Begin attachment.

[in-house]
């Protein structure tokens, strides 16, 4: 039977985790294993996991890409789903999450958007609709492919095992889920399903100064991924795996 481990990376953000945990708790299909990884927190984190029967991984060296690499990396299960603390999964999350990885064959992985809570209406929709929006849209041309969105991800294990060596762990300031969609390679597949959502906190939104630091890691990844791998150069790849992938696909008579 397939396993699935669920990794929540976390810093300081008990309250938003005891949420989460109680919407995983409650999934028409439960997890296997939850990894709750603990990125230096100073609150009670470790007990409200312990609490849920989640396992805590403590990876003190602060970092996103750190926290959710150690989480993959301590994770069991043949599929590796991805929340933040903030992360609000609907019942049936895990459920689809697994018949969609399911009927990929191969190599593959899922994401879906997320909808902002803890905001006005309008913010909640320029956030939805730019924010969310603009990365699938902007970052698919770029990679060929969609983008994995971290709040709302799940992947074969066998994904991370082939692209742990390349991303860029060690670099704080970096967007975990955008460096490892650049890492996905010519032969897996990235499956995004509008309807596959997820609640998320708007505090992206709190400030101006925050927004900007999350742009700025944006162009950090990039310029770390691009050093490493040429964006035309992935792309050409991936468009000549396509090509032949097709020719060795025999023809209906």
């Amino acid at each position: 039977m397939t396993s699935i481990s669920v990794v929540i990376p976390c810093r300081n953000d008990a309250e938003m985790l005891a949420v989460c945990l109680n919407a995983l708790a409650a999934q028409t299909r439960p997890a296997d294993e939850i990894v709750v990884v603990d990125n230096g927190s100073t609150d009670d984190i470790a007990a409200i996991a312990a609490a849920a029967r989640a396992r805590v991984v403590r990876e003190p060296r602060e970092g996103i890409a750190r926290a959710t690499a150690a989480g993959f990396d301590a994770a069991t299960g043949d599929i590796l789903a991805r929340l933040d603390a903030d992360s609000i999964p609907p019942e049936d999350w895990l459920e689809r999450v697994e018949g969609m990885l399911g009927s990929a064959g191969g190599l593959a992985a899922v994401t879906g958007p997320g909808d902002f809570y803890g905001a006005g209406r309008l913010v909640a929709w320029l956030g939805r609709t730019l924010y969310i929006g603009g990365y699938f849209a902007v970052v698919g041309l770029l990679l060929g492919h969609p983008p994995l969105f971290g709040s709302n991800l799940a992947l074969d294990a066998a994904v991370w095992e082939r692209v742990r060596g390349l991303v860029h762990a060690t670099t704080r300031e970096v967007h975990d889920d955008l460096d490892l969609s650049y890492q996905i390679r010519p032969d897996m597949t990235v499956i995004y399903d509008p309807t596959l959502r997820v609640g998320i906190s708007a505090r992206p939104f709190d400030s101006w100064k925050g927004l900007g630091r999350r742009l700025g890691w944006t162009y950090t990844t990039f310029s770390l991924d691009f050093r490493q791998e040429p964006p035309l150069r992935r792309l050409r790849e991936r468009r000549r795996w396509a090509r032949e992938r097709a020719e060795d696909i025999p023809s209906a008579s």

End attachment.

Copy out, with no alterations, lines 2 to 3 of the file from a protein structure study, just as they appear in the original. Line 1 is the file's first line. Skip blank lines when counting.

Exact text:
């Protein structure tokens, strides 16, 4: 039977985790294993996991890409789903999450958007609709492919095992889920399903100064991924795996 481990990376953000945990708790299909990884927190984190029967991984060296690499990396299960603390999964999350990885064959992985809570209406929709929006849209041309969105991800294990060596762990300031969609390679597949959502906190939104630091890691990844791998150069790849992938696909008579 397939396993699935669920990794929540976390810093300081008990309250938003005891949420989460109680919407995983409650999934028409439960997890296997939850990894709750603990990125230096100073609150009670470790007990409200312990609490849920989640396992805590403590990876003190602060970092996103750190926290959710150690989480993959301590994770069991043949599929590796991805929340933040903030992360609000609907019942049936895990459920689809697994018949969609399911009927990929191969190599593959899922994401879906997320909808902002803890905001006005309008913010909640320029956030939805730019924010969310603009990365699938902007970052698919770029990679060929969609983008994995971290709040709302799940992947074969066998994904991370082939692209742990390349991303860029060690670099704080970096967007975990955008460096490892650049890492996905010519032969897996990235499956995004509008309807596959997820609640998320708007505090992206709190400030101006925050927004900007999350742009700025944006162009950090990039310029770390691009050093490493040429964006035309992935792309050409991936468009000549396509090509032949097709020719060795025999023809209906």
């Amino acid at each position: 039977m397939t396993s699935i481990s669920v990794v929540i990376p976390c810093r300081n953000d008990a309250e938003m985790l005891a949420v989460c945990l109680n919407a995983l708790a409650a999934q028409t299909r439960p997890a296997d294993e939850i990894v709750v990884v603990d990125n230096g927190s100073t609150d009670d984190i470790a007990a409200i996991a312990a609490a849920a029967r989640a396992r805590v991984v403590r990876e003190p060296r602060e970092g996103i890409a750190r926290a959710t690499a150690a989480g993959f990396d301590a994770a069991t299960g043949d599929i590796l789903a991805r929340l933040d603390a903030d992360s609000i999964p609907p019942e049936d999350w895990l459920e689809r999450v697994e018949g969609m990885l399911g009927s990929a064959g191969g190599l593959a992985a899922v994401t879906g958007p997320g909808d902002f809570y803890g905001a006005g209406r309008l913010v909640a929709w320029l956030g939805r609709t730019l924010y969310i929006g603009g990365y699938f849209a902007v970052v698919g041309l770029l990679l060929g492919h969609p983008p994995l969105f971290g709040s709302n991800l799940a992947l074969d294990a066998a994904v991370w095992e082939r692209v742990r060596g390349l991303v860029h762990a060690t670099t704080r300031e970096v967007h975990d889920d955008l460096d490892l969609s650049y890492q996905i390679r010519p032969d897996m597949t990235v499956i995004y399903d509008p309807t596959l959502r997820v609640g998320i906190s708007a505090r992206p939104f709190d400030s101006w100064k925050g927004l900007g630091r999350r742009l700025g890691w944006t162009y950090t990844t990039f310029s770390l991924d691009f050093r490493q791998e040429p964006p035309l150069r992935r792309l050409r790849e991936r468009r000549r795996w396509a090509r032949e992938r097709a020719e060795d696909i025999p023809s209906a008579s």